FIG. 9 shows a capacitor of the present invention manufactured with the winding structure of FIG. 7. An example of manufacturing this capacitor is explained below. The aluminum wire material having a diameter of 0.3 mm is formed into an electrode film, in the form of tape, having a thickness of 45 μm and a width of 1.3 mm by the stretching process of FIG. 5. This film is wound on the electrode film winding reel 16 of the automatic winding machine. The electrode film 20 in the form of a tape having a thickness of 6.5 μm and a width of 6 mm is wound to one reel. The dielectric film 21 having a thickness of 40 μm and a width of 10 mm is wound a second reel. Then a pair of these reels are prepared. Each reel is then loaded onto the automatic winding machine. A small capacitance plastic film capacitor of the type shown in FIG. 8 having a capacitance of 33 pF has been formed on an automatic winding machine with up to 30 turns.

As a result of measurement of these capacitors, the capacitance distribution ranges from 32.7 pF to 34.6 pF and the a reference deviation is 0.5 pF.

Meanwhile, the capacitance distribution of the capacitor of 33 pF manufactured by the conventional manual winding process was ranged from 30.1 pF to 36.2 pF and the reference deviation was 1.7 pF.

As explained above, the capacitor of the present invention is outstandingly better than the existing capacitor, that is, having a low fluctuation in capacitance value.

Claims (8)

We claim:
1. A wound foil type film capacitor comprising;
two sheets of dielectric films;
two metal electrode films alternately layered between the two dielectric films, and the alternated layers being wound at least one of said electrode films is formed by stretching a round wire material having a circular cross-section to form the round wire material into a specified width at the time of winding.
2. A wound foil type film capacitor according to the claim 1, wherein said electrode films are obtained by stretching said round wire material having a circular cross-section and a diameter in the range of 0.2 to 0.6 mm into the electrode films having a thickness in the range 10 μm to 70 μm and a width of 4 mm or less.
3. A wound foil type film capacitor according to the claim 2, wherein said capacitor has a capacitance of 100 pF or less.
4. A wound foil type film capacitor according to claims 1, 2 or 3, wherein said stretched electrode film is annealed.
5. A wound foil type film capacitor according to claim 4, wherein said round wire material comprises aluminum or copper.
6. A wound foil type film capacitor according to claim 1, 2 or 3, wherein said round wire material comprises aluminum or copper.
7. A method of manufacturing a wound foil type film capacitor comprising at least two sheets of dielectric film and two electrode film layers being alternately layered between the at least two sheets of dielectric film, said method comprising the steps of:
forming a first one of said electrode film layers by stretching a round aluminum or copper wire material having a circular cross-section to form the round wire material into a specified width at the time of winding;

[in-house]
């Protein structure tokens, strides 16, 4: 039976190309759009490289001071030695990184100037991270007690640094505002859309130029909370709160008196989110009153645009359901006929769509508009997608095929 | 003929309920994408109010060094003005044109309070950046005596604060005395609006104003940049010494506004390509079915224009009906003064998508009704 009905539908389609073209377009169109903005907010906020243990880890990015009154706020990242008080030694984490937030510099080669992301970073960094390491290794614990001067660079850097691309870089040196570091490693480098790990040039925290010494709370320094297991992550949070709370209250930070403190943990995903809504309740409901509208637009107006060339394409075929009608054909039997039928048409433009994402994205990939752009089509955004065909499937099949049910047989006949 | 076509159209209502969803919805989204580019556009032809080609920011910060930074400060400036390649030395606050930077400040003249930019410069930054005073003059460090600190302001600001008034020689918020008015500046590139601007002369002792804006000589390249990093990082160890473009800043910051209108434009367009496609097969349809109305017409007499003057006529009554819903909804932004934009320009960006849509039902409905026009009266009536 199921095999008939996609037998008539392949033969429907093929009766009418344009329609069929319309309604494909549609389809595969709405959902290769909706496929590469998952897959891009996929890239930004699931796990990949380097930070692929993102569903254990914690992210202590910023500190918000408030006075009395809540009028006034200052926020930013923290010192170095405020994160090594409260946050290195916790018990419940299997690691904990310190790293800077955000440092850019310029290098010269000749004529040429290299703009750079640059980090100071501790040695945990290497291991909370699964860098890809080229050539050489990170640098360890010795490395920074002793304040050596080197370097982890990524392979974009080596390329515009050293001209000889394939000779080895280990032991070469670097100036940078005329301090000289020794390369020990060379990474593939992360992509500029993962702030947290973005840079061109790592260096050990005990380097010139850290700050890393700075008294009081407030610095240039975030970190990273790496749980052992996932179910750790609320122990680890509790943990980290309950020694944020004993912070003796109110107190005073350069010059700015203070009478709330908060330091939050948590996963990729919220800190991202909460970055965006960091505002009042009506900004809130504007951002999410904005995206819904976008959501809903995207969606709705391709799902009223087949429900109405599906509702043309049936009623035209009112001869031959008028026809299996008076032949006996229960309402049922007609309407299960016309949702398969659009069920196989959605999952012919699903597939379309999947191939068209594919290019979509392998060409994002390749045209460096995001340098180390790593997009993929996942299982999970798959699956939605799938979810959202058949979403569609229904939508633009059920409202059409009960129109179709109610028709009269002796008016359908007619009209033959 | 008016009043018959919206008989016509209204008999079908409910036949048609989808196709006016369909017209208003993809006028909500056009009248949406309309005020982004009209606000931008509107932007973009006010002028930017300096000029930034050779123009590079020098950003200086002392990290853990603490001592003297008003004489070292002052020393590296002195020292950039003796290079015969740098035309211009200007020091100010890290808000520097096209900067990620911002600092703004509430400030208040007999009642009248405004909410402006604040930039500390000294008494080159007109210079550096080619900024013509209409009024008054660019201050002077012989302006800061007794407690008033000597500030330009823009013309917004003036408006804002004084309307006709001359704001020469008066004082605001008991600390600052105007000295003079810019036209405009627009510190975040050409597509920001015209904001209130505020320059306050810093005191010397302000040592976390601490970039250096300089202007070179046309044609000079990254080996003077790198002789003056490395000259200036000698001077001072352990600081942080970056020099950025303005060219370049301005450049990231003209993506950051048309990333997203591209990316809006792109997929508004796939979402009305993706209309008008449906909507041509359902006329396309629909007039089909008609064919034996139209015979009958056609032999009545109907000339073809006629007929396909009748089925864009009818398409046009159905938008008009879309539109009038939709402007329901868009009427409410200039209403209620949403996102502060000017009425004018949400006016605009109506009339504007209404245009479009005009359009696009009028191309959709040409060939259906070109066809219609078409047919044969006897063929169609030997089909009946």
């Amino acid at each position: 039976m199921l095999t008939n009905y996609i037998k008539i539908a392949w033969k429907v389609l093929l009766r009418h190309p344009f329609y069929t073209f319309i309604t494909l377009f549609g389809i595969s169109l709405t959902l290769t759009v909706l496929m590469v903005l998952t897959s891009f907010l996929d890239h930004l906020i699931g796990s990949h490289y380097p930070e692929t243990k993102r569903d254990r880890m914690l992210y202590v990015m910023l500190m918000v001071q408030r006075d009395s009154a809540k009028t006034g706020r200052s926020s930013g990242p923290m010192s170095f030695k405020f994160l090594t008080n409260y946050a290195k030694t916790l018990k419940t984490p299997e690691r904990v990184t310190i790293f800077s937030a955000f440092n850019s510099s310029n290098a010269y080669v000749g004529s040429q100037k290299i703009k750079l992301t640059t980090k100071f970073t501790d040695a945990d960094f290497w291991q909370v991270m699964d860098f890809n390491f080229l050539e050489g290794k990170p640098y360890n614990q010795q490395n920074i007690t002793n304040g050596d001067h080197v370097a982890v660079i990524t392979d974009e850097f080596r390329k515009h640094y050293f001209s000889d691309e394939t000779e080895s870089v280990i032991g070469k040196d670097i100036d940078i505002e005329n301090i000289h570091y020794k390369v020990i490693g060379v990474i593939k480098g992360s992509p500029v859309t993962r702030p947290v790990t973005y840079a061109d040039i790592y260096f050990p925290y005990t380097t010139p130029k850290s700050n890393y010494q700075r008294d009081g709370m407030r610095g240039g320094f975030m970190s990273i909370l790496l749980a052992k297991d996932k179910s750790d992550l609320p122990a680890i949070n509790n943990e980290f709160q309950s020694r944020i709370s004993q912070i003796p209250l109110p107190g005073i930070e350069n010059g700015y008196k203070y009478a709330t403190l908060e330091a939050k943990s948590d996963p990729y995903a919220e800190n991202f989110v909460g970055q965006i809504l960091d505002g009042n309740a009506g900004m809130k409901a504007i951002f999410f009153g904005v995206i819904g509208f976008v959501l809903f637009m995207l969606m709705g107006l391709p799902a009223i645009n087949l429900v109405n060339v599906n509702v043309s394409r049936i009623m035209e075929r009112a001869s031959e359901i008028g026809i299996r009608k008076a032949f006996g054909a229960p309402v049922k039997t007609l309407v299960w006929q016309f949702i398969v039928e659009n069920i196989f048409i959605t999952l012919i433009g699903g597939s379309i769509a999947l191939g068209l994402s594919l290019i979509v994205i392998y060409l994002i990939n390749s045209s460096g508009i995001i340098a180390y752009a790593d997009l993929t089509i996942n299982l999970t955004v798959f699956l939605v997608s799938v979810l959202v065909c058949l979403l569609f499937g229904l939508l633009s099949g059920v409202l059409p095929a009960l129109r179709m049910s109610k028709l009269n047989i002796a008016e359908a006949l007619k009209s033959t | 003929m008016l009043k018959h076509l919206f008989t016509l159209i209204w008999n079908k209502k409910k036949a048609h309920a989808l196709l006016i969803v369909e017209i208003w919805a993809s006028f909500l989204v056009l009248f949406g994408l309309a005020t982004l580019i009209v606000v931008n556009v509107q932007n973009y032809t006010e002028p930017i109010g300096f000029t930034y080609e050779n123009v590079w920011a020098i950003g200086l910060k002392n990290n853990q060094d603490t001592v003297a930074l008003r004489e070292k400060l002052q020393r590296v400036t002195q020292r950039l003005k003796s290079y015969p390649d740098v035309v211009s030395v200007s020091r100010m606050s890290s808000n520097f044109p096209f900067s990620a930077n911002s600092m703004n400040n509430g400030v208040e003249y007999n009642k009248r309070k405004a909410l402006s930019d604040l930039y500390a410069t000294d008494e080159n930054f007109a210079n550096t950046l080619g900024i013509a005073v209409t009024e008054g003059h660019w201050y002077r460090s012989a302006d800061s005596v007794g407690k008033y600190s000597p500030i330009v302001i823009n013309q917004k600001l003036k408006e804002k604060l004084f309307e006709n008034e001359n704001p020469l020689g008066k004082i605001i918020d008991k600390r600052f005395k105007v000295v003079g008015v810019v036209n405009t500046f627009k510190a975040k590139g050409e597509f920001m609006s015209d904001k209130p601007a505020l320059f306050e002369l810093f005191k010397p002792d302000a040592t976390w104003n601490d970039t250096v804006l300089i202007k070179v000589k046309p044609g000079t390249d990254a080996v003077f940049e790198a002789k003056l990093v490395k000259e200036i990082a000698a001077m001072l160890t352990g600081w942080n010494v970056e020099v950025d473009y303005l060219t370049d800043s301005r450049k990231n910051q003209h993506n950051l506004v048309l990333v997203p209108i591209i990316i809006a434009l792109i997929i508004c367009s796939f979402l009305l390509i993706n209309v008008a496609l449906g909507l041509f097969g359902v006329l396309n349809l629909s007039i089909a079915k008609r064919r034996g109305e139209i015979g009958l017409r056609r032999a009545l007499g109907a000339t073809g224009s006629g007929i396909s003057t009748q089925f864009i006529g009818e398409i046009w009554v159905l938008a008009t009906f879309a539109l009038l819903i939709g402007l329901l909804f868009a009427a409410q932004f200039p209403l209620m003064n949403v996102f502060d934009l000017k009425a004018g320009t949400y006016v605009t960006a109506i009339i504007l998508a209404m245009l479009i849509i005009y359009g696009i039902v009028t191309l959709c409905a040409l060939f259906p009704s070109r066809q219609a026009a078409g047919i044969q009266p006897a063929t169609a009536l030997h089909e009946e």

interleaving said at least two sheets of dielectric film and said first electrode film layer and the remaining electrode film layer;
winding the interleaved layers to form a capacitor having a specified static capacitance.
8. A method of manufacturing a wound foil type film capacitor according to claim 7 further comprising the steps of:
rolling said first electrode film onto a reel of an automatic winding machine;
winding on the automatic winding machine said remaining electrode film and said at least two sheets of dielectric film, and thereby forming a small capacitance capacitor of 100 pF or less.
US06428287 1981-10-06 1982-09-29 Wound foil type film capacitor Expired - Fee Related US4481558A (en)

Priority Applications (2)

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JP15899681A JPS6358364B2 (en) 1981-10-06 1981-10-06
JP56-158996 1981-10-06

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US (1) US4481558A (en)
EP (1) EP0076693B1 (en)
JP (1) JPS6358364B2 (en)
KR (1) KR880000256B1 (en)
DE (1) DE3270144D1 (en)

Cited By (14)

* Cited by examiner, † Cited by third party
Publication number Priority date Publication date Assignee Title
US5170318A (en) * 1991-10-28 1992-12-08 International Business Machines Corporation Flexible capacitor
US5370663A (en) * 1993-08-12 1994-12-06 Intermedics, Inc. Implantable cardiac-stimulator with flat capacitor
US20050057888A1 (en) * 2003-09-12 2005-03-17 Maxwell Technologies, Inc. Electrode impregnation and bonding
US20050271798A1 (en) * 2004-04-02 2005-12-08 Maxwell Technologies, Inc. Electrode formation by lamination of particles onto a current collector
US20060146475A1 (en) * 2003-07-09 2006-07-06 Maxwell Technologies, Inc Particle based electrodes and methods of making same
US20070122698A1 (en) * 2004-04-02 2007-05-31 Maxwell Technologies, Inc. Dry-particle based adhesive and dry film and methods of making same
US20080117564A1 (en) * 2003-07-09 2008-05-22 Maxwell Technologies, Inc. Dry particle based energy storage device product
US20080235944A1 (en) * 2007-03-31 2008-10-02 John Miller Method of making a corrugated electrode core terminal interface
US20080241656A1 (en) * 2007-03-31 2008-10-02 John Miller Corrugated electrode core terminal interface apparatus and article of manufacture
US20080266752A1 (en) * 2005-03-14 2008-10-30 Maxwell Technologies, Inc. Thermal interconnects for coupling energy storage devices
US20090290288A1 (en) * 2003-09-12 2009-11-26 Maxwell Technologies, Inc. Electrical energy storage devices with separator between electrodes and methods for fabricating the devices